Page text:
June 23rd, 2015


This new compression design could be the thing that keeps you out of the auto body shop next time you accidentally back into an unseen post. The prototype above is a 3-D printed, 3.5-inch nylon structure that can repeatedly absorb the energy of a 100 mph fastball in 0.03 seconds.

Mechanical engineers at the University of Texas at Austin weren’t content with the shock absorbers commonly used in automobiles, football helmets, aerospace applications and military gear. Even the newer honeycomb-patterned materials, which can compress only once during the force of a collision, weren’t good enough.

So they rethought what happens when an object gets crushed and came up with a structure they call a negative-stiffness honeycomb, which can absorb energy from an impact and then return to its original shape. Read more and see an infographic below.

In a paper published in the journal Integrating Materials and Manufacturing Innovation, they say negative stiffness occurs when a mechanical system requires a decrease in applied force to generate an increase in displacement.

This phenomenon is illustrated in their prototype structure above. Notice the curved beams that comprise each honeycomb unit cell. These absorb energy through elastic buckling rather than plastic deformation, meaning that they return to their original position when the force is removed.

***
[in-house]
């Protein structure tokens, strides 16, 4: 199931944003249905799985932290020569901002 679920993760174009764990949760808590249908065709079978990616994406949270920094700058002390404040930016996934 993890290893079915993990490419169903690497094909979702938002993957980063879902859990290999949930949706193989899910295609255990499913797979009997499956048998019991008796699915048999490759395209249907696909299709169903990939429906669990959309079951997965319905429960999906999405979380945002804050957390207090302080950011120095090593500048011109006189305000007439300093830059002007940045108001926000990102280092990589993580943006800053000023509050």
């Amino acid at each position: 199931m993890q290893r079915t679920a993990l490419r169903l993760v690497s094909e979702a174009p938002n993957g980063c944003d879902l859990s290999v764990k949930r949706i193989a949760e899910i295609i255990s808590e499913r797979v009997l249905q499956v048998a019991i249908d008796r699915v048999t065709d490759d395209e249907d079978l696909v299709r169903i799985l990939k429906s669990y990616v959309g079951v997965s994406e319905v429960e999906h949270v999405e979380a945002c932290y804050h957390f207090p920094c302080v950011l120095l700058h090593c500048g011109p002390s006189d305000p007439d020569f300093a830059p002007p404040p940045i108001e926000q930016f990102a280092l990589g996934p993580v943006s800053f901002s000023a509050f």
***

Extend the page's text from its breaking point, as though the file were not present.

They believe this type of shock absorber could be useful in vehicle bumpers, orthotics and personal protective devices. The design can be customized to absorb different amounts of energy and have different properties.

“Whether you’re serving our country in uniform, playing in a big game, or just driving or biking to work, the potential for multiple collisions or impacts over time — however big or small — is a reality,” said mechanical engineering professor Carolyn Conner Seepersad, who led the research. “We believe that this technology, when constructed in future helmets and bumpers, could reduce or even prevent many of the blunt-force injuries we see today.”

Gif created from video courtesy of UT Austin. Infographic courtesy of UTA.